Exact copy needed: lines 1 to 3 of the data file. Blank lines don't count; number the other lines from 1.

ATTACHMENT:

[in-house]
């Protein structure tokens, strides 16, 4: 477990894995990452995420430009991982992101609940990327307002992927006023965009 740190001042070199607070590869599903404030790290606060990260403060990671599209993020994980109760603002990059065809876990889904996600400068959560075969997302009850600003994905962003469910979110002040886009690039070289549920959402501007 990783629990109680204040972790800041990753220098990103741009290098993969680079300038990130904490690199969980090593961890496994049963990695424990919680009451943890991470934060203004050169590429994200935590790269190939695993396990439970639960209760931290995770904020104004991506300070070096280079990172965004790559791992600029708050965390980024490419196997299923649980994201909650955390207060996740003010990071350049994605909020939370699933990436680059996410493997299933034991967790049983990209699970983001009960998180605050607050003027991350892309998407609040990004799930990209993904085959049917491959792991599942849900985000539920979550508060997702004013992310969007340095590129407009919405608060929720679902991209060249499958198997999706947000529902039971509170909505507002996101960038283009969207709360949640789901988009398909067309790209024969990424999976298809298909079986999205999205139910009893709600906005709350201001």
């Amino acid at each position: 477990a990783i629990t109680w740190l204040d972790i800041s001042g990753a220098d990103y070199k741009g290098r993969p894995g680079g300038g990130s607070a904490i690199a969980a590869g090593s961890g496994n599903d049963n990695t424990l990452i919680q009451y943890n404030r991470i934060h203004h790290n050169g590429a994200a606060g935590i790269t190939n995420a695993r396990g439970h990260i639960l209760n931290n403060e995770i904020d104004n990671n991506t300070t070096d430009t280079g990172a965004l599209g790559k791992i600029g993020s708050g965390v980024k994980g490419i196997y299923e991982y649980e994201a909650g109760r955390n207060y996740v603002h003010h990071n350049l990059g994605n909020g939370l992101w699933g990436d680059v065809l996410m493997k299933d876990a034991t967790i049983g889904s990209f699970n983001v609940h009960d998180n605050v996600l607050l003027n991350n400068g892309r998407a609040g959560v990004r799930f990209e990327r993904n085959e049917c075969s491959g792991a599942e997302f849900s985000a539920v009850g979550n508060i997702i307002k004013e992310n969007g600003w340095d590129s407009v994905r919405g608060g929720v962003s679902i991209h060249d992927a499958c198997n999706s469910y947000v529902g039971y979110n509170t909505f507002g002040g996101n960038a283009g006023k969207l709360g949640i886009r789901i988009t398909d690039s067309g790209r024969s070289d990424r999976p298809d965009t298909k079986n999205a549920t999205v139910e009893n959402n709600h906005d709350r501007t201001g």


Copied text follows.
[in-house]
């Protein structure tokens, strides 16, 4: 477990894995990452995420430009991982992101609940990327307002992927006023965009 740190001042070199607070590869599903404030790290606060990260403060990671599209993020994980109760603002990059065809876990889904996600400068959560075969997302009850600003994905962003469910979110002040886009690039070289549920959402501007 990783629990109680204040972790800041990753220098990103741009290098993969680079300038990130904490690199969980090593961890496994049963990695424990919680009451943890991470934060203004050169590429994200935590790269190939695993396990439970639960209760931290995770904020104004991506300070070096280079990172965004790559791992600029708050965390980024490419196997299923649980994201909650955390207060996740003010990071350049994605909020939370699933990436680059996410493997299933034991967790049983990209699970983001009960998180605050607050003027991350892309998407609040990004799930990209993904085959049917491959792991599942849900985000539920979550508060997702004013992310969007340095590129407009919405608060929720679902991209060249499958198997999706947000529902039971509170909505507002996101960038283009969207709360949640789901988009398909067309790209024969990424999976298809298909079986999205999205139910009893709600906005709350201001």
């Amino acid at each position: 477990a990783i629990t109680w740190l204040d972790i800041s001042g990753a220098d990103y070199k741009g290098r993969p894995g680079g300038g990130s607070a904490i690199a969980a590869g090593s961890g496994n599903d049963n990695t424990l990452i919680q009451y943890n404030r991470i934060h203004h790290n050169g590429a994200a606060g935590i790269t190939n995420a695993r396990g439970h990260i639960l209760n931290n403060e995770i904020d104004n990671n991506t300070t070096d430009t280079g990172a965004l599209g790559k791992i600029g993020s708050g965390v980024k994980g490419i196997y299923e991982y649980e994201a909650g109760r955390n207060y996740v603002h003010h990071n350049l990059g994605n909020g939370l992101w699933g990436d680059v065809l996410m493997k299933d876990a034991t967790i049983g889904s990209f699970n983001v609940h009960d998180n605050v996600l607050l003027n991350n400068g892309r998407a609040g959560v990004r799930f990209e990327r993904n085959e049917c075969s491959g792991a599942e997302f849900s985000a539920v009850g979550n508060i997702i307002k004013e992310n969007g600003w340095d590129s407009v994905r919405g608060g929720v962003s679902i991209h060249d992927a499958c198997n999706s469910y947000v529902g039971y979110n509170t909505f507002g002040g996101n960038a283009g006023k969207l709360g949640i886009r789901i988009t398909d690039s067309g790209r024969s070289d990424r999976p298809d965009t298909k079986n999205a549920t999205v139910e009893n959402n709600h906005d709350r501007t201001g």